The current setback of the traditional approach in the field, time-dependent DFT  (TDDFT), is that it does not adequately describe the charge transfer excitations. This failure comes from the approximate form of the existing density functionals. Krykunov is going beyond the linear response paradigm of the TDDFT in the constricted variational DFT to develop a new method that overcomes the problems related to such approximations. 

This developed method has been implemented into the quantum chemistry software, namely, the Amsterdam Density Functional (ADF), which can perform DFT calculations for molecules that could contain any possible atoms from the periodic table. As a result of the computer simulations, he can obtain the excitation energies that can be compared to the experimental values from the absorption spectra. Currently, he performs benchmark calculations of the excitation energies in small- and medium-sized organic molecules. However, it is possible to extend this theoretical method to large systems and/or heavy elements as well as include solvent effects for more realistic modeling. Moreover, it is also possible to apply the method for the calculation of the circular dichroism and magnetic circular dichroism spectra in the nearest future.

The practical applications of the constricted variational DFT method are diverse, namely because an accurate prediction of the excitation energies is important for designing new materials with useful photochemical properties. For example, the p-conjugated systems in the form of organic dyes have attracted attention due to the possibility of incorporating them into dye-sensitized solar cells. In this situation, it is important to have a fast and accurate theoretical method that can be used for an efficient selection of dye molecules from the long list of possible candidates. The method developed by Krykunov and his research group has shown promising results for this type of system as well as for the charge-transfer excitations.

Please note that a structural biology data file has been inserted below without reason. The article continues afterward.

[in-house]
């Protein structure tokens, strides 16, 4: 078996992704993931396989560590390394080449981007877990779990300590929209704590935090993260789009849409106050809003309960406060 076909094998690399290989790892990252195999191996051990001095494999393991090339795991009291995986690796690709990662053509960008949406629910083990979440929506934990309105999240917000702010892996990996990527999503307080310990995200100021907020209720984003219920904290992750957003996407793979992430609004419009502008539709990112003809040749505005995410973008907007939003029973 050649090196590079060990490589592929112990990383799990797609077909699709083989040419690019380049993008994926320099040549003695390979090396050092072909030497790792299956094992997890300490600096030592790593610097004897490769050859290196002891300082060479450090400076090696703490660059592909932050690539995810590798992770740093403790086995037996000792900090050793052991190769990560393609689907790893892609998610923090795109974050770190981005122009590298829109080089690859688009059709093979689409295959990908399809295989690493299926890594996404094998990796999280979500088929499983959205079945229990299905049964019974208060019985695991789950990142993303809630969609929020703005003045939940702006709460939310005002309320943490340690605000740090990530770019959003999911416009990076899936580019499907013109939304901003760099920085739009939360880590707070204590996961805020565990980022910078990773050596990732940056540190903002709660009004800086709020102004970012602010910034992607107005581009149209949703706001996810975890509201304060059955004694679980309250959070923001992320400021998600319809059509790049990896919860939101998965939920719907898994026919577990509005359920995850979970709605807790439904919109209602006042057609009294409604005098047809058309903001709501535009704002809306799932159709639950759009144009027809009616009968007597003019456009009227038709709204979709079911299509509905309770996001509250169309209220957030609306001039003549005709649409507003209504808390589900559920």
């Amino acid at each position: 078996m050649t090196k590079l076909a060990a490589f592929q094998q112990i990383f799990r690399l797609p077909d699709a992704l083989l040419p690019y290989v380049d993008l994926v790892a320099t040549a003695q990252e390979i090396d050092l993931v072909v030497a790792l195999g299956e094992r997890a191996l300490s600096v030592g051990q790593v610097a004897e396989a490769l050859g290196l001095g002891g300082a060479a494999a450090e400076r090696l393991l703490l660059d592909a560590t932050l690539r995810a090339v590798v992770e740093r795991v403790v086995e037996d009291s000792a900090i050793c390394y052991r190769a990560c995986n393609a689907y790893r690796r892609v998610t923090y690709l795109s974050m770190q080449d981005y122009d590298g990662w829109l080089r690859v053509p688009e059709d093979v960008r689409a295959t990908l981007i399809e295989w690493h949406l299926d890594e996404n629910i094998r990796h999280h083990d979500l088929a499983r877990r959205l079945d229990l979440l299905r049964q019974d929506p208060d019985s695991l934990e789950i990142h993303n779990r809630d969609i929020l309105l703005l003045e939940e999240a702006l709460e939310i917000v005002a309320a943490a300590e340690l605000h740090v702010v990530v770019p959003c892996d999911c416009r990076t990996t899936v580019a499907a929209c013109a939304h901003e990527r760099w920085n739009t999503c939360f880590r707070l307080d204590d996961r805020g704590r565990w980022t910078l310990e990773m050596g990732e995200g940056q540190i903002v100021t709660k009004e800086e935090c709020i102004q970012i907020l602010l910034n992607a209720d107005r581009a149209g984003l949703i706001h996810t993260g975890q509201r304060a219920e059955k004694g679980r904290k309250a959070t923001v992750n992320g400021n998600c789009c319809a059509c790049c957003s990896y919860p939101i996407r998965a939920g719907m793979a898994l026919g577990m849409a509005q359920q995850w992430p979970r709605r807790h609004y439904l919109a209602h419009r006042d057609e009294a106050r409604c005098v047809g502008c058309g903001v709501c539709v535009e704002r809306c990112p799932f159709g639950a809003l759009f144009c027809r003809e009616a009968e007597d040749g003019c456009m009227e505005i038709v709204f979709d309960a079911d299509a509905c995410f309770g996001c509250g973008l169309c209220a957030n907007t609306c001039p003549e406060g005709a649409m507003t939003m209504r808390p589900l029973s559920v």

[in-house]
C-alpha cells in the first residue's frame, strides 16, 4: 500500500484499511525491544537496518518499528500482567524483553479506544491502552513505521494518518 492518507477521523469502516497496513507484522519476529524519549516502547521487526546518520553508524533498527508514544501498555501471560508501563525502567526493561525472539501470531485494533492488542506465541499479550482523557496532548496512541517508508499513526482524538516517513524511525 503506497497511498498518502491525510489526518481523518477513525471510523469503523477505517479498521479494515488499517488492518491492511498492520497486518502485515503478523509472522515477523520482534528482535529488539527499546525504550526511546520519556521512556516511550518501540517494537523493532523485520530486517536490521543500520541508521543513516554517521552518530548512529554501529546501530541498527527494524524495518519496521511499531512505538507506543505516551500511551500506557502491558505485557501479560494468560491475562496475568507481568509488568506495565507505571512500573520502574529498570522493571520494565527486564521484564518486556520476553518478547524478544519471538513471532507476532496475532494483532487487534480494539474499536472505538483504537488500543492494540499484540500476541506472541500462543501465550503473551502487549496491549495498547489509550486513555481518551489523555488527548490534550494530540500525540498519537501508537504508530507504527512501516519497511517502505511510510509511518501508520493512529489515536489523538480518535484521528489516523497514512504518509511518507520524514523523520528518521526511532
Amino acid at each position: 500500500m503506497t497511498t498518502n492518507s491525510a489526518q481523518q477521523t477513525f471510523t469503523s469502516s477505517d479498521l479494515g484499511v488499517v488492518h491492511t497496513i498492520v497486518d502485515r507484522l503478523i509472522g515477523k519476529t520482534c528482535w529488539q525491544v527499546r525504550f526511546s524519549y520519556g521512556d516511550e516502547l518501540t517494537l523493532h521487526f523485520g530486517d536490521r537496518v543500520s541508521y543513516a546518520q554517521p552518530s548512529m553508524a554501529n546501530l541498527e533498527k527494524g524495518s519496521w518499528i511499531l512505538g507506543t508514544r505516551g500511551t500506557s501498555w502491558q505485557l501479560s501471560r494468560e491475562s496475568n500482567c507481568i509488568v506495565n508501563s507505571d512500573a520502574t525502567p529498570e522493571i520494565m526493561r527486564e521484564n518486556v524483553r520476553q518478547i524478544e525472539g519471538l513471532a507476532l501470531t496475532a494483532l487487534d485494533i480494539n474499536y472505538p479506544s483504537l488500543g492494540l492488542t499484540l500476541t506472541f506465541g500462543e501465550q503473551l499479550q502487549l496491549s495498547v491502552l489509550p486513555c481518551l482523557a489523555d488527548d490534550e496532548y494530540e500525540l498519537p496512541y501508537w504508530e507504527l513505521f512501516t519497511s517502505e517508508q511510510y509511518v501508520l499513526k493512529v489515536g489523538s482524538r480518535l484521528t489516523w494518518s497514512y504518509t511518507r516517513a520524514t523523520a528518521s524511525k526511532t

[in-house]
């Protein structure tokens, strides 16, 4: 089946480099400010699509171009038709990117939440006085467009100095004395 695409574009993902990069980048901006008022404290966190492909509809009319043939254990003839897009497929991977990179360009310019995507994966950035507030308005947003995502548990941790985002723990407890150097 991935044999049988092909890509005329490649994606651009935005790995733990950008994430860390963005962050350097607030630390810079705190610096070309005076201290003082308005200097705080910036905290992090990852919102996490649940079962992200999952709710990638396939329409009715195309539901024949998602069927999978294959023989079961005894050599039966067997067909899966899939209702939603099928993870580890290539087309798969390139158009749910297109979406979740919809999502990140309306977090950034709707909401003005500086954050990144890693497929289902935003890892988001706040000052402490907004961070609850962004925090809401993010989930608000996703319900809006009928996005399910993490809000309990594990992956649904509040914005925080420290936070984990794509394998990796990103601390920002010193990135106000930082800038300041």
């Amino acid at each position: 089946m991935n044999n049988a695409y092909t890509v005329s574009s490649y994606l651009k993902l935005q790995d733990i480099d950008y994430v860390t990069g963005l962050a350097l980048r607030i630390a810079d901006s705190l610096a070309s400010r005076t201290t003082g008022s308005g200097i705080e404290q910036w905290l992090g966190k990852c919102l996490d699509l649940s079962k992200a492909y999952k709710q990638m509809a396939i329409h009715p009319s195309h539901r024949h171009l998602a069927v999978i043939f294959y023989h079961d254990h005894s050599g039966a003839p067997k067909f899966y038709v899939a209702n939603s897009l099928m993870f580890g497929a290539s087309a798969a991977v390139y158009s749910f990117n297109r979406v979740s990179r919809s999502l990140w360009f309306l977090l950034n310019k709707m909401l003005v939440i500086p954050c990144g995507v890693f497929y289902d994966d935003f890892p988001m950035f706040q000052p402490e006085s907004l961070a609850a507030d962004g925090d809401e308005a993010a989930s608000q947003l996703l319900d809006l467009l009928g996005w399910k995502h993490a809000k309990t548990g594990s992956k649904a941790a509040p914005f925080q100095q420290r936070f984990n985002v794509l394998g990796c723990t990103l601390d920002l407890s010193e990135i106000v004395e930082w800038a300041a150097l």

An experimental model of oxygen bonding to a non-heme iron.

Magnetic circular dichroism (MCD) is a spectroscopic technique where the difference in absorption intensity between left and right circularly polarized light is measured in the presence of a magnetic field. Although MCD is a commen technique, having been in use for nearly 50 years, the observed spectra are often challenging to interpret. Michael Seth has written a program module that allows MCD spectra to be calculated from first principles, making interpretation easier and adding greater value to the use of MCD.

In this program, Seth has modified existing code that calculates absorption spectra by adding the influence of the magnetic field and spin-orbit coupling to enable the computation of MCD. He has applied this program to a number of different applications, starting with smaller test cases but more recently considering problems involving metallo-enzymes. These studies have been mostly aimed at showing the ability of the computational method to simulate experimental spectra by demonstrating what kind of accuracy is to be expected and what kind of insight can be gained.    

The theory that was developed and the accompanying computer program have already been integrated into a commercially available computer modelling program. Seth’s work, and the work of other researchers in this area, is adding a new dimension to MCD spectroscopy.